The Importance of Learning New Career Skills for Building a Career You Love

by Scott Young

Scott H. Young

This guest essay is brought to you by Scott Young, the author of four books, including Learn More, Study Less. He is also the instructor of the popular online courses Top Performer (with bestselling author Cal Newport) and Rapid Learner.

Right now, if you sign up for his twice-monthly newsletter, he'll give you a free copy of his rapid-learning ebook, which contains research-based advice for learning any skill more quickly and effectively.

Take it away Scott...

 

Being able to learn new skills quickly has always been useful. But, increasingly, it has become a necessity.

In this essay, I'd like to outline some of the evidence that the economy is shifting in ways that are going to make being able to teach yourself hard skills an imperative. I'd like to argue why developing a skills-based perspective towards your career is the key to fulfillment and satisfaction.

Finally, I'd like to tell you how you can develop the ability to learn hard things faster.

How the Work is Changing

Average is over. At least, according to the book written by George Mason economics professor, Tyler Cowen. In his book with the same title, he argues persuasively, drawing upon data from many different sections of the economy to the conclusion that we're going to see a hollowing out of the middle in terms of income and career success.

In other words, the future will be increasingly a place where a few earn large incomes and command market power and many on the bottom. Average, the middle-class lifestyle many of us have come to expect, will be diminished increasingly in favor of the two extremes.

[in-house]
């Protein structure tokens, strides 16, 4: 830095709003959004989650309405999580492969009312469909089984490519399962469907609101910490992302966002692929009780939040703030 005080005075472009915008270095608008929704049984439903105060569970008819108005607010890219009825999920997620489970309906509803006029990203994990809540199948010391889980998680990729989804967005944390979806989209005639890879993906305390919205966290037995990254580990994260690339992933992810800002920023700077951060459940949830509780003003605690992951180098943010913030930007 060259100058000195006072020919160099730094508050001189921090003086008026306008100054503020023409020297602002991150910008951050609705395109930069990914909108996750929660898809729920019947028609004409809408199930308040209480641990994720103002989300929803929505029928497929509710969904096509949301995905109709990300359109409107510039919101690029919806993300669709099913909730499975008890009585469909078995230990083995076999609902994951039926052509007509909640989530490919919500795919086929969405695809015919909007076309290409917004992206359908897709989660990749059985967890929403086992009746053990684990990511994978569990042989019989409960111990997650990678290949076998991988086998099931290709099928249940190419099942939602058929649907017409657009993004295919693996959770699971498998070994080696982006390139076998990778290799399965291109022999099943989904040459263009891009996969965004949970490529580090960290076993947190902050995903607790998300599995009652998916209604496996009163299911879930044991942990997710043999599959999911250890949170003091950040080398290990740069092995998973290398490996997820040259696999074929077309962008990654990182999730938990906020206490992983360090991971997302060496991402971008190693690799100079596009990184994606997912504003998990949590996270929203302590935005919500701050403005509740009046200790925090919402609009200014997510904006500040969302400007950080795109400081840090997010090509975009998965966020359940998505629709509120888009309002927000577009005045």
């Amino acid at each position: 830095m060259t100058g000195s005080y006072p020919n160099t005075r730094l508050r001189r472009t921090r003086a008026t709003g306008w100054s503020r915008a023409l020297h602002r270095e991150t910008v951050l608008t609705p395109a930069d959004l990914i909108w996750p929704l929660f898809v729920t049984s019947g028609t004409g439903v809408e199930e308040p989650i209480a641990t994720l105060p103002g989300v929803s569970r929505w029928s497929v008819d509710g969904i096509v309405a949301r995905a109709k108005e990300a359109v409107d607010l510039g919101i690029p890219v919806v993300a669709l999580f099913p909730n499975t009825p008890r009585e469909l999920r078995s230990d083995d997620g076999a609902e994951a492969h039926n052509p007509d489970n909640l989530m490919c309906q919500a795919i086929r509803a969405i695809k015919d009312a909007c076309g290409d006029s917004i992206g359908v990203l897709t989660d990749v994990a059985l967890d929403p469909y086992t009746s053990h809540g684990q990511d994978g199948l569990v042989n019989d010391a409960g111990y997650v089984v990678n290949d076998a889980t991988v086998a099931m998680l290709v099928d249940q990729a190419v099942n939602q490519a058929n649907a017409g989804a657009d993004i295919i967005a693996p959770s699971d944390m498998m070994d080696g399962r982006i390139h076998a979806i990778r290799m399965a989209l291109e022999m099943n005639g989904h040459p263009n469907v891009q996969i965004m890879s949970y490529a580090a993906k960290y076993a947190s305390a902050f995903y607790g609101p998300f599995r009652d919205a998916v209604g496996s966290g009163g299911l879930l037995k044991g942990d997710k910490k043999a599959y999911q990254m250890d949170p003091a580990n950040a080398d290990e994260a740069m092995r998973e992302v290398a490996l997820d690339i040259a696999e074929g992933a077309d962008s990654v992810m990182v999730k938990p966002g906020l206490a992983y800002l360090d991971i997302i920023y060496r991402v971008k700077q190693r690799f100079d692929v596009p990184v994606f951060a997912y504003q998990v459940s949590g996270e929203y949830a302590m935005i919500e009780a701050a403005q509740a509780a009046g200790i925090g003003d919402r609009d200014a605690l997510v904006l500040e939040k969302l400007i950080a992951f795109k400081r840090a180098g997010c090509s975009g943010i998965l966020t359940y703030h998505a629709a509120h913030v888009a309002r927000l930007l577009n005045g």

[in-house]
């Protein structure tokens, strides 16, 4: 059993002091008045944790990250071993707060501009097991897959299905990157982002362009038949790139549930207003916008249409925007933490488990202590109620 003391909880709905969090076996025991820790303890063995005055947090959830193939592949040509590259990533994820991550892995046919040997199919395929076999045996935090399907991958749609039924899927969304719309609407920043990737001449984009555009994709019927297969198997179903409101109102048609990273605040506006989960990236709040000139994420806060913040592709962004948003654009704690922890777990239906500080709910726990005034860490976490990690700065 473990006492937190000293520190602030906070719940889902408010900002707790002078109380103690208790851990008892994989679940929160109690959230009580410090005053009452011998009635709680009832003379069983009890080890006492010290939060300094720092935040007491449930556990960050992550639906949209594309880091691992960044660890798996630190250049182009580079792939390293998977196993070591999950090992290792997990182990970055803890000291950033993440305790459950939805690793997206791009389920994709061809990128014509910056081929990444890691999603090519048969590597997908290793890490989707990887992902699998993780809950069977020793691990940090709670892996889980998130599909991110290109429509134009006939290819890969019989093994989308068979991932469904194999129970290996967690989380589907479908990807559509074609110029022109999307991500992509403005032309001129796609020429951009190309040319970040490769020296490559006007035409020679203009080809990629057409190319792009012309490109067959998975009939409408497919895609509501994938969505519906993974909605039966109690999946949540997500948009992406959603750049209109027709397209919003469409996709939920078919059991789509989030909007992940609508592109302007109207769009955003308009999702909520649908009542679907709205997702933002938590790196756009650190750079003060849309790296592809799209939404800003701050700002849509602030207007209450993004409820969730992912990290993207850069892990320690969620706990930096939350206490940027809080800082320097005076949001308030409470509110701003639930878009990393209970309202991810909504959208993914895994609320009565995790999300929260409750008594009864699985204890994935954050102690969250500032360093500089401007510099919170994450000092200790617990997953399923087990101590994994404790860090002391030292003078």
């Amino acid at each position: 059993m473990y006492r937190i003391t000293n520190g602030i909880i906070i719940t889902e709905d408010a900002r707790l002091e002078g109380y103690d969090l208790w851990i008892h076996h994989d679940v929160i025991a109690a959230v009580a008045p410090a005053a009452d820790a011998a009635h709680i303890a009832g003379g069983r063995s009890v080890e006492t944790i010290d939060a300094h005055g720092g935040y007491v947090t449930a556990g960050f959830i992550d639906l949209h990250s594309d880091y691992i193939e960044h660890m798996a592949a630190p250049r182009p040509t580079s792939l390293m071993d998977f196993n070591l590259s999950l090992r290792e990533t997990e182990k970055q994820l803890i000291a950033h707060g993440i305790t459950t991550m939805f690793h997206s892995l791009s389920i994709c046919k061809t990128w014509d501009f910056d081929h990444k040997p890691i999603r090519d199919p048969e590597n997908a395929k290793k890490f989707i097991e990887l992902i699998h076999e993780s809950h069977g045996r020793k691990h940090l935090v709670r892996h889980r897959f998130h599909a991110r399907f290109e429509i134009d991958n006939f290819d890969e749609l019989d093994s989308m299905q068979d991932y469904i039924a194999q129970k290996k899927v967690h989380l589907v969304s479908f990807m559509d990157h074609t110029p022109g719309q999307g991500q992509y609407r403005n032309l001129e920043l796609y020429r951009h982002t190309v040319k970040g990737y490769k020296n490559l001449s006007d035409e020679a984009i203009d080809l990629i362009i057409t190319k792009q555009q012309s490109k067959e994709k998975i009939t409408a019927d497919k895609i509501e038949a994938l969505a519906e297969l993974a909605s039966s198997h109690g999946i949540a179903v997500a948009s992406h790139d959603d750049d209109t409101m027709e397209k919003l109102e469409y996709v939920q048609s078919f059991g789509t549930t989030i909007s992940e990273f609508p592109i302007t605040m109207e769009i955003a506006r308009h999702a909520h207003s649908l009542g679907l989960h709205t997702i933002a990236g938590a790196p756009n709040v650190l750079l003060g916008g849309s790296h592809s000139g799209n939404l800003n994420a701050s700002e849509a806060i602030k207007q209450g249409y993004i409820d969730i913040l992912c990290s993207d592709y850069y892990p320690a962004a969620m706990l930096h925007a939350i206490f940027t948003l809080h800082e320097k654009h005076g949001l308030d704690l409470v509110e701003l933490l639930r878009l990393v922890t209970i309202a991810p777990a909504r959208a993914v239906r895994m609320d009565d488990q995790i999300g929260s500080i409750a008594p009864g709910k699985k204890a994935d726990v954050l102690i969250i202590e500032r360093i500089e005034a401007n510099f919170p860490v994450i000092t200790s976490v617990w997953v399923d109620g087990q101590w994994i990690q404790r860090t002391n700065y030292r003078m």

A big part of the reason for this trend is automation and technology. As computers and robots are able to handle more and more work, many of the medium-to-low skill knowledge working jobs are being replaced. Travel agents, filing clerks and many other jobs have already fallen victim to algorithms and spreadsheets.

This wave of automation doesn't necessarily lead to fewer jobs. As new technologies have developed, there have always been new jobs created in their wake. However, the new jobs created are often more complex and intellectually demanding than those they replaced. The result is that many workers, provided they can't learn new skills, may be permanently displaced.

A second, related factor has also come from inequalities in productivity for knowledge work. Compare a factory worker to a computer programmer. The most industrious factory employee might produce twice as many widgets as the average, but beyond that and there are physical limitations to how quickly he can correctly perform the same tasks.